Wednesday, November 09, 2005

Immortality and infinite fatness

Today's PrintCulture reviews Harold Bloom's recent book. It mentions, among other things, Bloom's "potentially violent endomorphic bond with Falstaff" and Bloom's belief that the tragic view of life is justified by the fact that we will all die.

Like most people, I've wondered for a long time whether there's any logical reason that mortality must, necessarily, be sad. When I think about it, it seems to me that we are forms in four-dimensional space-time, and we are finite in all four of those dimensions. I cannot find any logical reason to believe that the finite duration of our being is necessarily any more tragic than the finite height, width, or depth of our being. Or, in other words: why do people wish to be immortal, but not infinitely fat?

Of course, when we're talking about Harold Bloom... nah, too easy.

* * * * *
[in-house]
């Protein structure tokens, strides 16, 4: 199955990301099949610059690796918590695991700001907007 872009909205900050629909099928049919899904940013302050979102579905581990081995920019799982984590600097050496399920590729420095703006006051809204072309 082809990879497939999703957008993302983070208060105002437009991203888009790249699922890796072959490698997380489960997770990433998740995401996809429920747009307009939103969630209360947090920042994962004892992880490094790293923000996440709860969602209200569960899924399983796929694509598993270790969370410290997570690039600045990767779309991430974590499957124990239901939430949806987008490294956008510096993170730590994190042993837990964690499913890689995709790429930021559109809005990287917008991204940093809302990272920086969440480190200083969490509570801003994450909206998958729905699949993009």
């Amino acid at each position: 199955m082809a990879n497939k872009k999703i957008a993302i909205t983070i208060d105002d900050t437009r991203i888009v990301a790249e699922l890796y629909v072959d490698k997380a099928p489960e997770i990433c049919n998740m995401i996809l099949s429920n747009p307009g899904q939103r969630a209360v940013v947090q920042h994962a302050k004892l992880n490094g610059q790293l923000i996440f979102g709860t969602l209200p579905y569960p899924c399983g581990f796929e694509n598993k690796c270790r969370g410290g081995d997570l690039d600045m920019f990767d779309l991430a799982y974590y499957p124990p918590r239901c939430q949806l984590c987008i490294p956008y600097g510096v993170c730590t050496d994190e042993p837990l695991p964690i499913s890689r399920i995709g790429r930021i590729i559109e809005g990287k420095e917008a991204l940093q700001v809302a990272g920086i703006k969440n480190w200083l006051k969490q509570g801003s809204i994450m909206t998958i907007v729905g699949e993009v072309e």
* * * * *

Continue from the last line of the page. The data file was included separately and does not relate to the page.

1. Bad analogy. People don't want to live in all periods of time at once. Many people do have a wanderlust and want to visit every place on the planet and exploration of the universe is a popular theme in fiction world wide

  2. I believe your answer begs the question. By introducing the qualifier "at once", your argument assumes the special status of time, which is the very thing you're arguing.

    The notion of "at once" has no more meaning in four-dimensional space-time than "at location X" does in three-dimensional space. Saying "people don't want to live in all periods of time at once" is like saying "people don't want to be infinitely tall while living on one planet".

  3. If you were infinitely fat, you couldn’t pay attention to the particular place you were in because you were not somewhere particular at all.

    Here in central California we can have more than a hundred perfect days in a row. I think this has damaged my enjoyment of good weather. There are some advantages to things being in limited supply.